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Reuters Health Information (2008-11-04): New protease inhibitor doubles treatment response rates in HCV infection

Clinical

New protease inhibitor doubles treatment response rates in HCV infection

Last Updated: 2008-11-04 13:42:23 -0400 (Reuters Health)

SAN FRANCISCO (Reuters Health) - In patients with treatment-naive chronic hepatitis C virus (HCV) genotype 1 infection, the investigational protease inhibitor boceprevir (Schering-Plough) produces sustained viral response rates that are nearly twice that seen with the standard of care.

"The high response rates seen with boceprevir in this study are very exciting, especially given that genotype 1 is the most common and hardest to treat form of hepatitis C," said principal investigator Dr. Paul Kwo of Indiana University in Indianapolis. He announced results of the HCV SPRINT-1 (HCV Serine Protease Inhibitor Therapy-1) study at the annual meeting of the American Association of the Study for Liver Diseases, which is being held here this week.

HCV SPRINT-1 study is a five-arm trial of boceprevir 800 mg plus the standard of care with pegylated interferon alfa 2b (1.5 mcg/kg once a week) plus ribavirin, 800-1400 mg daily, involving 595 patients with HCV-1.

The five treatment regimens were:

- a four-week lead-in with interferon and ribavirin followed by 24 weeks of triple therapy with boceprevir, and 44 weeks of follow-up;

- four weeks of interferon and ribavirin, followed by 44 weeks of triple therapy and 24 weeks of follow-up;

- 28 weeks of triple therapy and 44 weeks of follow-up;

- 48 weeks of triple therapy and 24 weeks of follow-up; and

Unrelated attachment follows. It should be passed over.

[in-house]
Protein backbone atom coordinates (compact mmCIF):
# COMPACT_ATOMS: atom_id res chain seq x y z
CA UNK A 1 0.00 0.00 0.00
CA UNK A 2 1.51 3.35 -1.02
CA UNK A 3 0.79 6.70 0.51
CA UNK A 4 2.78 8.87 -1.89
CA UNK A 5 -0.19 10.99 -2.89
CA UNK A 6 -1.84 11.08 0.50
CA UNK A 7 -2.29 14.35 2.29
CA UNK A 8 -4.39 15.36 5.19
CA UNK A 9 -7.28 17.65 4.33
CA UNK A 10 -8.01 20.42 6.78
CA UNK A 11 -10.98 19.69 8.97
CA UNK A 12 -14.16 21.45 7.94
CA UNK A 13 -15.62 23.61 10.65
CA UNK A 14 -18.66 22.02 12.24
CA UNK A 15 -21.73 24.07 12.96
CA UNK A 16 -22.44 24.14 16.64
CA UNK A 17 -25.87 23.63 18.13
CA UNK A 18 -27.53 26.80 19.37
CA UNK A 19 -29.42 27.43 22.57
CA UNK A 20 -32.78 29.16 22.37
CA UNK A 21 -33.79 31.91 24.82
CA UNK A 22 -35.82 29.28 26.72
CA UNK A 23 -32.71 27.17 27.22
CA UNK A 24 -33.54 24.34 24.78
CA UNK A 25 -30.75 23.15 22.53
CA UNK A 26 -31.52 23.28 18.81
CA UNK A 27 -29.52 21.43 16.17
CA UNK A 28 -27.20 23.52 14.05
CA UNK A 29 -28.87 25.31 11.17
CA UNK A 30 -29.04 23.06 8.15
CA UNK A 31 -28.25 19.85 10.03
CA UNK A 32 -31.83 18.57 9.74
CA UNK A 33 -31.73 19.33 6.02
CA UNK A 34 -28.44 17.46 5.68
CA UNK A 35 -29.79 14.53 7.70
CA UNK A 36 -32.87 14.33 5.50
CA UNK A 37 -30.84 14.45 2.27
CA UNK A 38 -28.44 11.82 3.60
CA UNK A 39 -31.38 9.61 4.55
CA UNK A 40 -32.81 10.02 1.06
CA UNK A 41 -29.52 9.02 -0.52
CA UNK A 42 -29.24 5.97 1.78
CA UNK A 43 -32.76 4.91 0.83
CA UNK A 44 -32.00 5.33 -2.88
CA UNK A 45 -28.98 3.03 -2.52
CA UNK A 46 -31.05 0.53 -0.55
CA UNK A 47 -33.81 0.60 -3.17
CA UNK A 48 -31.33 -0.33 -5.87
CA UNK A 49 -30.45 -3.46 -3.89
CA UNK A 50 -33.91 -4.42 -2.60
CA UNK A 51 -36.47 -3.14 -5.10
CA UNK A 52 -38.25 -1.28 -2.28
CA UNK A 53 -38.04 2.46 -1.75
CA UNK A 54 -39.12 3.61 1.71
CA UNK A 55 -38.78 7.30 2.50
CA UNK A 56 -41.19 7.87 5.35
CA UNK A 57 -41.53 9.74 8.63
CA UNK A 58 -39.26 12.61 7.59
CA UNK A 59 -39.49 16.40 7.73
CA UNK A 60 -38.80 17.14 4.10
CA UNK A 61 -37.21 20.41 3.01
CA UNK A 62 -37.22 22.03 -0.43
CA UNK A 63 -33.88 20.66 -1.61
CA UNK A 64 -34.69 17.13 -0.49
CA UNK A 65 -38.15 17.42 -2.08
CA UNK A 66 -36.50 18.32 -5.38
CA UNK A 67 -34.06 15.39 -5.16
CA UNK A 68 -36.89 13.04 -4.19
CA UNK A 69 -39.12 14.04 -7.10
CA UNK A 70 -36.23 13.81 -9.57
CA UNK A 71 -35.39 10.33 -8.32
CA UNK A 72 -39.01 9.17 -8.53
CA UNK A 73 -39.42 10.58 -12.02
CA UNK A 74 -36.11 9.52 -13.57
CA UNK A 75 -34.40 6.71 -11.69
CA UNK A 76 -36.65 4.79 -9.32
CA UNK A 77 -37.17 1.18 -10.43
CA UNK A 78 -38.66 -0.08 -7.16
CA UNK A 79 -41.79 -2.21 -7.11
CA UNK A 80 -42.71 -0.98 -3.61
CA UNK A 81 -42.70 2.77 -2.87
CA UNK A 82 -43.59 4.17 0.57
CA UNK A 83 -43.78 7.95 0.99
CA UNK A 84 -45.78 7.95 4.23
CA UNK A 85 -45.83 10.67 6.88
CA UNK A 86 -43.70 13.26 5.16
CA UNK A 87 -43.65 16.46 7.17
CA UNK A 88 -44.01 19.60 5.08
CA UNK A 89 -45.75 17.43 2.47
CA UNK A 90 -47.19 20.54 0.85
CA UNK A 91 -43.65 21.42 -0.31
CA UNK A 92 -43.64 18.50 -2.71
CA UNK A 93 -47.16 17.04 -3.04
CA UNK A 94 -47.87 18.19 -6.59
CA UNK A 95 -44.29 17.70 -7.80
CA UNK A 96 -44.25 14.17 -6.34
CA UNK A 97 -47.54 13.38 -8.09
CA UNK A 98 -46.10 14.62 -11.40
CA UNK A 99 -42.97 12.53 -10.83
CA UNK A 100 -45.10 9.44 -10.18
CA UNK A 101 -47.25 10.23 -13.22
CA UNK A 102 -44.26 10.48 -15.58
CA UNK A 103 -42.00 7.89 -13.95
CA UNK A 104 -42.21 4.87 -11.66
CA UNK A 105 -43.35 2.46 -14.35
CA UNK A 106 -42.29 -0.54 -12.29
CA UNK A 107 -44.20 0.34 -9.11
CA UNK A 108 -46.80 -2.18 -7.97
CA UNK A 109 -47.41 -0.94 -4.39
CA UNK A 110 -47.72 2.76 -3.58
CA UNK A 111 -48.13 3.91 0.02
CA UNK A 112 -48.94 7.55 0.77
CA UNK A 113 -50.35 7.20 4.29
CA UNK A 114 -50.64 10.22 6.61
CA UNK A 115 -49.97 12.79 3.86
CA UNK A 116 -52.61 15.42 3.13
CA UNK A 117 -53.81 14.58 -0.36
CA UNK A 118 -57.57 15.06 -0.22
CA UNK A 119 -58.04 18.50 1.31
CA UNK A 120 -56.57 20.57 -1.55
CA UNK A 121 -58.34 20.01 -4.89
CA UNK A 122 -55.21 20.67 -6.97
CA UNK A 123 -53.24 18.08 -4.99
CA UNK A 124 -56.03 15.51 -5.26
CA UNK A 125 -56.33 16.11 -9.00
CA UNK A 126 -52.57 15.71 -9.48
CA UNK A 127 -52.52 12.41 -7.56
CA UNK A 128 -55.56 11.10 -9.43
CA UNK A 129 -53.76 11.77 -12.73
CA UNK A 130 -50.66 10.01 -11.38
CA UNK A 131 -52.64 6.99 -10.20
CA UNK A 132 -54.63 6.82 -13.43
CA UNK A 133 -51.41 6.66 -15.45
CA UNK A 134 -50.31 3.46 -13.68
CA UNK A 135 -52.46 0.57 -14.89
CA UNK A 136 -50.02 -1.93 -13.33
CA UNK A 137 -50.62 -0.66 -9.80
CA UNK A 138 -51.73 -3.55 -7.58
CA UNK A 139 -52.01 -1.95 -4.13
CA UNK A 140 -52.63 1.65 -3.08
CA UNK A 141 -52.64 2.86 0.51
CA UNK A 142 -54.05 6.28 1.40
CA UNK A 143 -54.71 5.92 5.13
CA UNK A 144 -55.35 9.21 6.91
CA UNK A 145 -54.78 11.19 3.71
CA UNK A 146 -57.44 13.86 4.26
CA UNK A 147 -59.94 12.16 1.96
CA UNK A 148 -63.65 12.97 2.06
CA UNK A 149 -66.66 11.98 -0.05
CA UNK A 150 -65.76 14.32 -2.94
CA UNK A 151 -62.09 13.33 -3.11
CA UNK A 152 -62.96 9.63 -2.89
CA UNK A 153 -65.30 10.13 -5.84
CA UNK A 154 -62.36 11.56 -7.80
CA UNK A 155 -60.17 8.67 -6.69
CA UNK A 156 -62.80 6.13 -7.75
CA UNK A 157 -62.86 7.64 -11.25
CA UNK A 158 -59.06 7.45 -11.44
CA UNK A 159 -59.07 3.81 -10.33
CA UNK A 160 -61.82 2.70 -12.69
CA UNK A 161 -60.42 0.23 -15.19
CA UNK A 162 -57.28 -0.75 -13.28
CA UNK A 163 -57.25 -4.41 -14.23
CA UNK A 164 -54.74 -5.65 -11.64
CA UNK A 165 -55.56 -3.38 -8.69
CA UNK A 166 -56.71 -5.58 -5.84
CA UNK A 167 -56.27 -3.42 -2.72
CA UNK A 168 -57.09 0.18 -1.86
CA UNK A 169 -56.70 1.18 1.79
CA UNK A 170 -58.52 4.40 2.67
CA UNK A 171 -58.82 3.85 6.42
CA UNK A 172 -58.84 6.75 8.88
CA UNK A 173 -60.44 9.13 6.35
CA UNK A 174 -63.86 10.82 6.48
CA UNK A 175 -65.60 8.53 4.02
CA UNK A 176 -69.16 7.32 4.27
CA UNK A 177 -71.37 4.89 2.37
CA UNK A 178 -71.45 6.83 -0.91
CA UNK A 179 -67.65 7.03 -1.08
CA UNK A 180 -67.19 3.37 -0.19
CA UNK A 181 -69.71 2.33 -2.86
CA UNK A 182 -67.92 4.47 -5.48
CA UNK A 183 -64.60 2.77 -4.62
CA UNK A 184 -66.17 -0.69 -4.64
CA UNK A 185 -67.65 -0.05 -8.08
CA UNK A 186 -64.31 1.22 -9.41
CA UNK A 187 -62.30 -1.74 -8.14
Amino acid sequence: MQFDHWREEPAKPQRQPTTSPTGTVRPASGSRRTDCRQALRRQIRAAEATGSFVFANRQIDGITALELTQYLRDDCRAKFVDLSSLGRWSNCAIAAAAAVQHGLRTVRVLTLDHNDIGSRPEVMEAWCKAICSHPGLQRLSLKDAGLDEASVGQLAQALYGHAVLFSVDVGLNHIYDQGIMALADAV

- a control arm of 48 weeks of the standard of care with interferon and ribavirin and 24 weeks of follow-up.

Sustained viral response (SVR) rates after follow-up were 38% in control patients, 55% with 28 weeks of triple therapy, 56% with 24 weeks of triple therapy and four weeks of interferon and ribavirin, 66% with 48 weeks of triple therapy and 74% with 44 weeks of triple therapy following 4 weeks of interferon and ribavirin.

"The best results were with a four-week run-in phase...then adding boceprevir for 44 weeks. There is a rapid virologic response and a sustained viral response. The response rates are almost double those with the standard of care," Dr. Kwo pointed out.

The rapid viral response makes patients want to continue with treatment, Dr. Kwo told Reuters Health, "and we can begin using the word 'cure' in these patients."

"Achieving a rapid response is important. Patients are motivated to continue with therapy, to adhere to treatment, if they know they can be cured within 48 weeks. This is important in achieving a sustained viral response."

"HCV doesn't have a latent phase, like HIV or Herpes zoster, so if we can get a sustained virologic response, we can start using the word 'cure'," he said.

"We might even be able to change the outcome (of HCV infection) with successful treatment. We've seen a dramatic reversal of fibrosis and in some case a reversal of cirrhosis with sustained virologic response."

Dr. Kwo said the rates of adverse events with triple therapy "are not different" from ribavirin and interferon alone. He noted that interferon is the drug that causes the most significant side effects, "but if patients see that treatment is working and there is an end in sight, they are more likely to adhere to treatment."

 
 
 
 
                 
 
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